Of the many branches that were created as a binary product for an ongoing cryptocurrency experiment, non-perishable tokens have proven to be some of the most explosive. In just a few months, the NFTs have been changed by over half a billion dollars as celebrities (A to Z lists) demand to take advantage of the latest cryptocurrency craze.
But in a hurry to get into the carriage, several people stopped to assess the validity of the terminology used on the NFT. After all, why stop thinking about semantics when you can make millions of dollars with a single click?
But instead of the aforementioned millions, we decided to ask the following questions: is it still possible to replace the irreplaceable icons a bit?
An asset or commodity is considered to be exchangeable if it can be replaced by another of the same type of equal value. Therefore, the US dollar can be exchanged because any dollar can be exchanged for any other dollar. It’s the same with Bitcoin (BTC).
Fungicide is one of the four pillars of the Aristotelian concept of “good money” and perhaps the most important in the creation of a business currency. All cryptocurrencies are fungal in nature.
Non-fungal assets are assets that cannot be trusted, as they have the same value due to unique differences in composition. While diamonds, for example, can be lucrative in exchange, small differences in cut, shape and quality preclude them from meeting Aristotle’s assessment of good money.
But when it comes to NFT, the specifications for the currency do not matter. The point is that each unit of assets can be diverse, unique, exclusive and rare. This is why much of NFT’s perceived value stems from its susceptibility to fungi.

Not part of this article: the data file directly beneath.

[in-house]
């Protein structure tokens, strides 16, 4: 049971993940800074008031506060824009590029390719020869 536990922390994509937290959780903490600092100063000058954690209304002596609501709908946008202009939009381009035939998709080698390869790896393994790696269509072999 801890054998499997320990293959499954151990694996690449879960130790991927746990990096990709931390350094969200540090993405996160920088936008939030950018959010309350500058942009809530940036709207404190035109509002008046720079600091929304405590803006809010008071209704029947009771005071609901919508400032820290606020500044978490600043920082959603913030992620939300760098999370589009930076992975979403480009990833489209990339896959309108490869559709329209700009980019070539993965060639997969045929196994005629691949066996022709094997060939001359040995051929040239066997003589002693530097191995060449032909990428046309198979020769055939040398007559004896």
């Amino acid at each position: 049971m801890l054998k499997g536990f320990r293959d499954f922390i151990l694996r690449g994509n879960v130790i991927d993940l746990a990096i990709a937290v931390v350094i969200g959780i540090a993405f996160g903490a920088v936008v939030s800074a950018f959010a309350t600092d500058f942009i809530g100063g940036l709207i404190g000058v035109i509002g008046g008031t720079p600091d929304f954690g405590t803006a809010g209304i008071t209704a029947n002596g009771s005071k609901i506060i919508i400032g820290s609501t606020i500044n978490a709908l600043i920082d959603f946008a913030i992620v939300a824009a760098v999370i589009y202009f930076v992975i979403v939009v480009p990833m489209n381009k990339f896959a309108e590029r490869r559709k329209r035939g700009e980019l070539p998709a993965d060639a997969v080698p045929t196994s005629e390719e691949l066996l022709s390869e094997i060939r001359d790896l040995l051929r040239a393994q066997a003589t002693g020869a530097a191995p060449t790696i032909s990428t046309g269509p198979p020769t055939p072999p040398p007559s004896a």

In the Ethereum blockchain, NFT is mainly built on a token standard known as ERC-1155. The tokens created with ERC-1155 ensure that they are not perishable, and as such they will be useless when setting up the base of a regular coin.
Standard Ethereum tokens are generated in accordance with the ERC-20 standard, which allows the issuance of identical interchangeable tokens for use as physical currency. It is for this reason that the use of an ERC-20 token to register something unique or rare is considered invalid.
But what about …?
But hypothetically, if 21 million ERC-1155 NFTs were created – all programmed to be identical to each other – and then distributed as a free download, wouldn’t the actual currency work well?
What can prevent trading in tokens on the open market, each of which has the same value, identical to the other? This concept is not an invention of Cointelegraph. “Fragmented NFTs” are an already emerging phenomenon that quickly upset US Securities and Exchange Commissioner Hester Pierce.
Pierce, also known as “Crypto Mom” because of his condescending attitude to cryptocurrency regulation, warned that the use of NFT-segmented skirts is dangerously close to violating the SEC Securities Act. Pearce notes that the main reason NFTs are not securities is because they are unique and indestructible, as he said that people “have become so inventive with the types of NFTs that they already exist.”
In contrast, the standard Ethereum ERC-20 token, which many people will store in their wallet at some point, is designed to be fungal, but is it always the case?
The Ethereum developer who helped create the ERC-1155 token standard, Philippe Castonguai, posed a question to his Twitter followers who investigated this issue. We have proven that ERC-20 tokens are interchangeable, but can they not be perishable?
Castonguai asked the successors with the question: “Is it an ERC-20 token with a total sustained supply of 1 and NFT?”
Approximately 46.8% answered in the affirmative, 36.4% answered in the negative, and 16.7% rejected this assumption.
Further refining the definition, Castonguay asked for an indivisible ERC-20 token with a single NFT comb strain. Finally, the ERC-20 token can be divided into many (possibly infinite) decimals, which means that its usefulness as an NFT will disappear.
“Is the ERC-20 token indivisible (0 decimal places) with a maximum grant of 1 for NFT?” Castonguay asked. This time, 72.1% answered in the affirmative, 15.4% – no, and 12.5% refused to answer.
The Cointelegraph asked Castonguei to use the terms “fungus” and “non-fungicide” when referring to cryptocurrency tokens. Is there a big difference between them? Are we just talking about two different methods of shining a cat? He answered:
“In fact, fungus is a spectrum, and the term NFT gives a completely binary representation of the situation!”